|The Story of Rome|
|by Mary Macgregor|
|A vivid account of the story of Rome from the earliest times to the death of Augustus, retold for children, chronicling the birth of a city and its growth through storm and struggle to become a great world empire. Gives short accounts of battles and campaigns, and of the men who expanded the borders of the Roman empire to include all lands bordering the Mediterranean Sea. Ages 10-14 |
 THE people of Rome were divided into two great classes, the
patricians or nobles, the plebeians or common people.
After the death of Tarquin the Proud, the patricians
began to oppress the plebeians even more than they had
done in the time of the kings.
Sometimes the poor were forced to borrow from the rich,
and the rich, although they lent their money, demanded
such heavy interest that the plebeians were often
unable to pay their debts.
Then the patricians swept down upon the miserable
debtors, drove their wives and children from their
home, and carried them away to work as bondsmen.
When at any time war threatened Rome, the plebeians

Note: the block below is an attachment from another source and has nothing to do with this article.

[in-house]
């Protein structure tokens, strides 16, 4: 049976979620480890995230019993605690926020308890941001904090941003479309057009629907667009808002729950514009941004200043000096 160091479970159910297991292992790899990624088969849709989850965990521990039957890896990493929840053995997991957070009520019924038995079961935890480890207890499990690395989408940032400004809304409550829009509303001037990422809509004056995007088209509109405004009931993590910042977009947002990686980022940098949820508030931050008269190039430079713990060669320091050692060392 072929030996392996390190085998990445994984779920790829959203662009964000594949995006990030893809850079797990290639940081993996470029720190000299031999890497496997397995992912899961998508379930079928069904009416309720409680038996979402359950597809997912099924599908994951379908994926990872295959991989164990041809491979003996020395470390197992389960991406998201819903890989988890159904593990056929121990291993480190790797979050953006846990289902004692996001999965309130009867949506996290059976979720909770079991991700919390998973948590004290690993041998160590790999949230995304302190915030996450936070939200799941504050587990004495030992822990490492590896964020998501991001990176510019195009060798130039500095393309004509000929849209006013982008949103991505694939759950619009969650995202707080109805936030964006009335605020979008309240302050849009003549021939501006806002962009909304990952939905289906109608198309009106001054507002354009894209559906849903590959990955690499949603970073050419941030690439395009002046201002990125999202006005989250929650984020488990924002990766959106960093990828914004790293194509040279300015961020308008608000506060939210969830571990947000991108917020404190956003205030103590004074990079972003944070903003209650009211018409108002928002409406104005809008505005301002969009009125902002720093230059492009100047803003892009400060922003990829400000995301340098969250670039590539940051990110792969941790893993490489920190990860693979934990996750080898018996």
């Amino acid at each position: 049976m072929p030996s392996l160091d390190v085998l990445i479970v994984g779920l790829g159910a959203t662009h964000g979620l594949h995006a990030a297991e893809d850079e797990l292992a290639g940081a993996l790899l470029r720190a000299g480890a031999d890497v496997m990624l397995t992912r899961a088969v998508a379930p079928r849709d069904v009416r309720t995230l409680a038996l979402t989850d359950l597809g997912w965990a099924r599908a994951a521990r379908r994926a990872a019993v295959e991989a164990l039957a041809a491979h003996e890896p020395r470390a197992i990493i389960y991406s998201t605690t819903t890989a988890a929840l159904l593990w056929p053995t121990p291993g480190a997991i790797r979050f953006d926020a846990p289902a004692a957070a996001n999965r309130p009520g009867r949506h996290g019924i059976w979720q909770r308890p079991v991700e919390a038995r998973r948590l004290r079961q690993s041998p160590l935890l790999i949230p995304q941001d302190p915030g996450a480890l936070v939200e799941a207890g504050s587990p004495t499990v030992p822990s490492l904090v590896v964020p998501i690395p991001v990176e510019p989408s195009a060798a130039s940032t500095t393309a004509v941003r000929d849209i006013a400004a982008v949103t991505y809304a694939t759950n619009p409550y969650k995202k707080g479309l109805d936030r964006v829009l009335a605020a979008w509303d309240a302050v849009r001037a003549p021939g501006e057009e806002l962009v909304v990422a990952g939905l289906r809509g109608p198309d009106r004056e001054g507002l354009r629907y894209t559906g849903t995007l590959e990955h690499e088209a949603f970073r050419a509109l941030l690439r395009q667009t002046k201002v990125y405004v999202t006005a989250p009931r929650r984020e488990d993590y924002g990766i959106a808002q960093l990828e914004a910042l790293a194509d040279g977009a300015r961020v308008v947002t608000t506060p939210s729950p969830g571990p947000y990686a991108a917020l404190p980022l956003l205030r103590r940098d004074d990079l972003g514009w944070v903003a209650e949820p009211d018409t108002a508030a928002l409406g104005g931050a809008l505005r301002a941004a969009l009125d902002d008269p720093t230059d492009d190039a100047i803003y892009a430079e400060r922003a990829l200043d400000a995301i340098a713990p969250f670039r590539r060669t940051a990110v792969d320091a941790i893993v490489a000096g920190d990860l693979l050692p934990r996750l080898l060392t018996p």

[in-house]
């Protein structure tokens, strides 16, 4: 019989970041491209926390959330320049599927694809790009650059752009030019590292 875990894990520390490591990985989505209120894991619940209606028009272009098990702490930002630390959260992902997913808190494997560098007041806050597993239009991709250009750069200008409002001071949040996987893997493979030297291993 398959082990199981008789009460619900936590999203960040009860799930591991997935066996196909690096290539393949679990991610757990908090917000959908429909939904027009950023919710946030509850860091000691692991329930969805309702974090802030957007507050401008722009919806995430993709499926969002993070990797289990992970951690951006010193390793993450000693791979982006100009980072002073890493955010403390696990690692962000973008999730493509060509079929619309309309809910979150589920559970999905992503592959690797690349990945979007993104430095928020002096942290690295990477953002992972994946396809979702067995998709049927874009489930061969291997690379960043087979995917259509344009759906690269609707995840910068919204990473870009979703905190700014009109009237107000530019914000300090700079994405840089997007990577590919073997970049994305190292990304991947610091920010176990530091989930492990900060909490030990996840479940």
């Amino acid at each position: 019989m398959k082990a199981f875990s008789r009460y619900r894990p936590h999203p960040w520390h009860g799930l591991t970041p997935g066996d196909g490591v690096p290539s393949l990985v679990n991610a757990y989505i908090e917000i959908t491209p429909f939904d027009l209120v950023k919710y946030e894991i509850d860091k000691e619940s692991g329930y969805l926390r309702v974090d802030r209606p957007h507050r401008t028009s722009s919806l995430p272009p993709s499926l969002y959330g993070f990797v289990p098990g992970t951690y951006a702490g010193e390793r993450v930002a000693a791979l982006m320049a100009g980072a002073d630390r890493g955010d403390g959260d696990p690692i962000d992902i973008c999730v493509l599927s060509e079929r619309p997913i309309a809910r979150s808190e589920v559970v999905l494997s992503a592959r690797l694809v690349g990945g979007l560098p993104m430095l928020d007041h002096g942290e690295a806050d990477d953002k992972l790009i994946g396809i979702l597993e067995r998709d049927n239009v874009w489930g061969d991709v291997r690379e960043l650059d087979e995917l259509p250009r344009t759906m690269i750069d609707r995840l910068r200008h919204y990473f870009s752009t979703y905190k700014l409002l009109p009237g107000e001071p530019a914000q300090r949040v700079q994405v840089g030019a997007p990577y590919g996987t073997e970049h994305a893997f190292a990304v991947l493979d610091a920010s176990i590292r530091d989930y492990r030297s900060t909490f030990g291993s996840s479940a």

were called on to fight, and while they were at war
their fields lay untilled, unless they hired labourers
to work in them. In either case the plebeians
suffered. Did they hire labourers, they must borrow
money from the patricians to pay them. Did they leave
their fields untilled, they must borrow money to buy
food and seed.
Driven at length to desperation, the plebeians rose
against their oppressors, and at the very time that a
hostile army was marching against Rome, they left the
city, and encamped on a hill near the river Anio, about
three miles away. Here they determined to build a city
But the patricians could not hope to hold Rome against
the approaching foe without the help of the plebeians.
So the Senate sent a messenger to the "seceders," offering terms
 of peace and protection from the patricians, if they
would return to Rome to fight against the common enemy.
The plebeians agreed to go back to the city, and for a
time, at least, the patrician magistrates ceased to
treat them unjustly.
To make them more secure, the plebeians were now, in
493 B.C., allowed to elect two
magistrates of their own, who were to be called
As the patricians were able to appeal to the Consuls,
so the plebeians could now appeal to their tribunes
against unjust treatment.
The tribunes were elected for one year, and during that
year they were obliged to live in Rome, while their
doors were to stand open day and night, that the
plebeians might claim their protection at any hour.
This new law was made a sacred law, and the hill on
which the seceders had encamped was named the Sacred
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